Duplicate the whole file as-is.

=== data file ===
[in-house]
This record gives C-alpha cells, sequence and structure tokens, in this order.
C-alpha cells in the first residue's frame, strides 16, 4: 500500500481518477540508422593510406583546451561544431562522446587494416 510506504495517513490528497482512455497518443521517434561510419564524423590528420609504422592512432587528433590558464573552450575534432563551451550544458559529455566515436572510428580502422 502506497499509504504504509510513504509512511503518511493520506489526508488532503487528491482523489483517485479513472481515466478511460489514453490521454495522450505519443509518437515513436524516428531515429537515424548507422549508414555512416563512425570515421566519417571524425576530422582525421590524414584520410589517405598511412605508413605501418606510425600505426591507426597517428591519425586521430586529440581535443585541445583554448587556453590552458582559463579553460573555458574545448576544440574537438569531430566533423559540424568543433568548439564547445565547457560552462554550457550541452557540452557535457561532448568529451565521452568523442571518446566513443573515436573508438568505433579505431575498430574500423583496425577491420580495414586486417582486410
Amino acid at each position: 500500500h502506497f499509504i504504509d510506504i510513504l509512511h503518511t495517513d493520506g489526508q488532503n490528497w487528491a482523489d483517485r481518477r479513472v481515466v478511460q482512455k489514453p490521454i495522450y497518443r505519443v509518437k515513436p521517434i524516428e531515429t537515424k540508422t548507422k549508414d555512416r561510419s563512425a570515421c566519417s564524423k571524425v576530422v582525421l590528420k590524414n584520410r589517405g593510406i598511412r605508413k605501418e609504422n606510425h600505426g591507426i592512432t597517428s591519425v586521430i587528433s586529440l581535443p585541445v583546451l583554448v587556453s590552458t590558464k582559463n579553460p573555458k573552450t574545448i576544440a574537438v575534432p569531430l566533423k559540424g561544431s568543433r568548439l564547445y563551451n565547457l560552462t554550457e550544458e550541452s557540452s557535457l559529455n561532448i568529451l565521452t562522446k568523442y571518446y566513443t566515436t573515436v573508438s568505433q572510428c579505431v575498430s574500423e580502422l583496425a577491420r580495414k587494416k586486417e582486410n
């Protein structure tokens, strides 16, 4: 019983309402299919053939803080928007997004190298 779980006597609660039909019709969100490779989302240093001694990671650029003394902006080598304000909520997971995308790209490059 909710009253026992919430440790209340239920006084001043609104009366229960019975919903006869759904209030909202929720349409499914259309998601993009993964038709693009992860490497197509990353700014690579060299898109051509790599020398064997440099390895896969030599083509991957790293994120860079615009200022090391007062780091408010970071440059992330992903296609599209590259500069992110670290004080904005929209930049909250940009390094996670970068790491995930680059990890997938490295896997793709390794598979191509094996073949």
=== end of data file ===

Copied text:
[in-house]
This record gives C-alpha cells, sequence and structure tokens, in this order.
C-alpha cells in the first residue's frame, strides 16, 4: 500500500481518477540508422593510406583546451561544431562522446587494416 510506504495517513490528497482512455497518443521517434561510419564524423590528420609504422592512432587528433590558464573552450575534432563551451550544458559529455566515436572510428580502422 502506497499509504504504509510513504509512511503518511493520506489526508488532503487528491482523489483517485479513472481515466478511460489514453490521454495522450505519443509518437515513436524516428531515429537515424548507422549508414555512416563512425570515421566519417571524425576530422582525421590524414584520410589517405598511412605508413605501418606510425600505426591507426597517428591519425586521430586529440581535443585541445583554448587556453590552458582559463579553460573555458574545448576544440574537438569531430566533423559540424568543433568548439564547445565547457560552462554550457550541452557540452557535457561532448568529451565521452568523442571518446566513443573515436573508438568505433579505431575498430574500423583496425577491420580495414586486417582486410
Amino acid at each position: 500500500h502506497f499509504i504504509d510506504i510513504l509512511h503518511t495517513d493520506g489526508q488532503n490528497w487528491a482523489d483517485r481518477r479513472v481515466v478511460q482512455k489514453p490521454i495522450y497518443r505519443v509518437k515513436p521517434i524516428e531515429t537515424k540508422t548507422k549508414d555512416r561510419s563512425a570515421c566519417s564524423k571524425v576530422v582525421l590528420k590524414n584520410r589517405g593510406i598511412r605508413k605501418e609504422n606510425h600505426g591507426i592512432t597517428s591519425v586521430i587528433s586529440l581535443p585541445v583546451l583554448v587556453s590552458t590558464k582559463n579553460p573555458k573552450t574545448i576544440a574537438v575534432p569531430l566533423k559540424g561544431s568543433r568548439l564547445y563551451n565547457l560552462t554550457e550544458e550541452s557540452s557535457l559529455n561532448i568529451l565521452t562522446k568523442y571518446y566513443t566515436t573515436v573508438s568505433q572510428c579505431v575498430s574500423e580502422l583496425a577491420r580495414k587494416k586486417e582486410n
């Protein structure tokens, strides 16, 4: 019983309402299919053939803080928007997004190298 779980006597609660039909019709969100490779989302240093001694990671650029003394902006080598304000909520997971995308790209490059 909710009253026992919430440790209340239920006084001043609104009366229960019975919903006869759904209030909202929720349409499914259309998601993009993964038709693009992860490497197509990353700014690579060299898109051509790599020398064997440099390895896969030599083509991957790293994120860079615009200022090391007062780091408010970071440059992330992903296609599209590259500069992110670290004080904005929209930049909250940009390094996670970068790491995930680059990890997938490295896997793709390794598979191509094996073949």